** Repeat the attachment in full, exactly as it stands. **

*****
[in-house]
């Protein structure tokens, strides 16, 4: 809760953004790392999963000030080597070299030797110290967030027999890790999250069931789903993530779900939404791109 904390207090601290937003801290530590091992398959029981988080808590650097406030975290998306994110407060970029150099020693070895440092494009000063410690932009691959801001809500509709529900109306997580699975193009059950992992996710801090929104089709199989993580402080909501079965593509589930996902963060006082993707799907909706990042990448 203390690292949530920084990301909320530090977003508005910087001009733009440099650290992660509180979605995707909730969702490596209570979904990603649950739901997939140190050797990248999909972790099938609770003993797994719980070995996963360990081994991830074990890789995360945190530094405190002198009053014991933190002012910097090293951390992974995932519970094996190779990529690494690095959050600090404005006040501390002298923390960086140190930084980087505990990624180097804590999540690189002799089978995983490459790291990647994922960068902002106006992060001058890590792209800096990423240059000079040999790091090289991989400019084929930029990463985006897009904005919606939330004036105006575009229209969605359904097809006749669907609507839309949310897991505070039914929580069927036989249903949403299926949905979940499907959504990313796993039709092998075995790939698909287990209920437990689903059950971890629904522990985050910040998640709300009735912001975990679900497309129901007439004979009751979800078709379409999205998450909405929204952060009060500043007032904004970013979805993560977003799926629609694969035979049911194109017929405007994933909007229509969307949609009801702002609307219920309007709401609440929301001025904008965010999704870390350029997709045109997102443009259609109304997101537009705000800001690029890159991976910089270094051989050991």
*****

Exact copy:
[in-house]
């Protein structure tokens, strides 16, 4: 809760953004790392999963000030080597070299030797110290967030027999890790999250069931789903993530779900939404791109 904390207090601290937003801290530590091992398959029981988080808590650097406030975290998306994110407060970029150099020693070895440092494009000063410690932009691959801001809500509709529900109306997580699975193009059950992992996710801090929104089709199989993580402080909501079965593509589930996902963060006082993707799907909706990042990448 203390690292949530920084990301909320530090977003508005910087001009733009440099650290992660509180979605995707909730969702490596209570979904990603649950739901997939140190050797990248999909972790099938609770003993797994719980070995996963360990081994991830074990890789995360945190530094405190002198009053014991933190002012910097090293951390992974995932519970094996190779990529690494690095959050600090404005006040501390002298923390960086140190930084980087505990990624180097804590999540690189002799089978995983490459790291990647994922960068902002106006992060001058890590792209800096990423240059000079040999790091090289991989400019084929930029990463985006897009904005919606939330004036105006575009229209969605359904097809006749669907609507839309949310897991505070039914929580069927036989249903949403299926949905979940499907959504990313796993039709092998075995790939698909287990209920437990689903059950971890629904522990985050910040998640709300009735912001975990679900497309129901007439004979009751979800078709379409999205998450909405929204952060009060500043007032904004970013979805993560977003799926629609694969035979049911194109017929405007994933909007229509969307949609009801702002609307219920309007709401609440929301001025904008965010999704870390350029997709045109997102443009259609109304997101537009705000800001690029890159991976910089270094051989050991």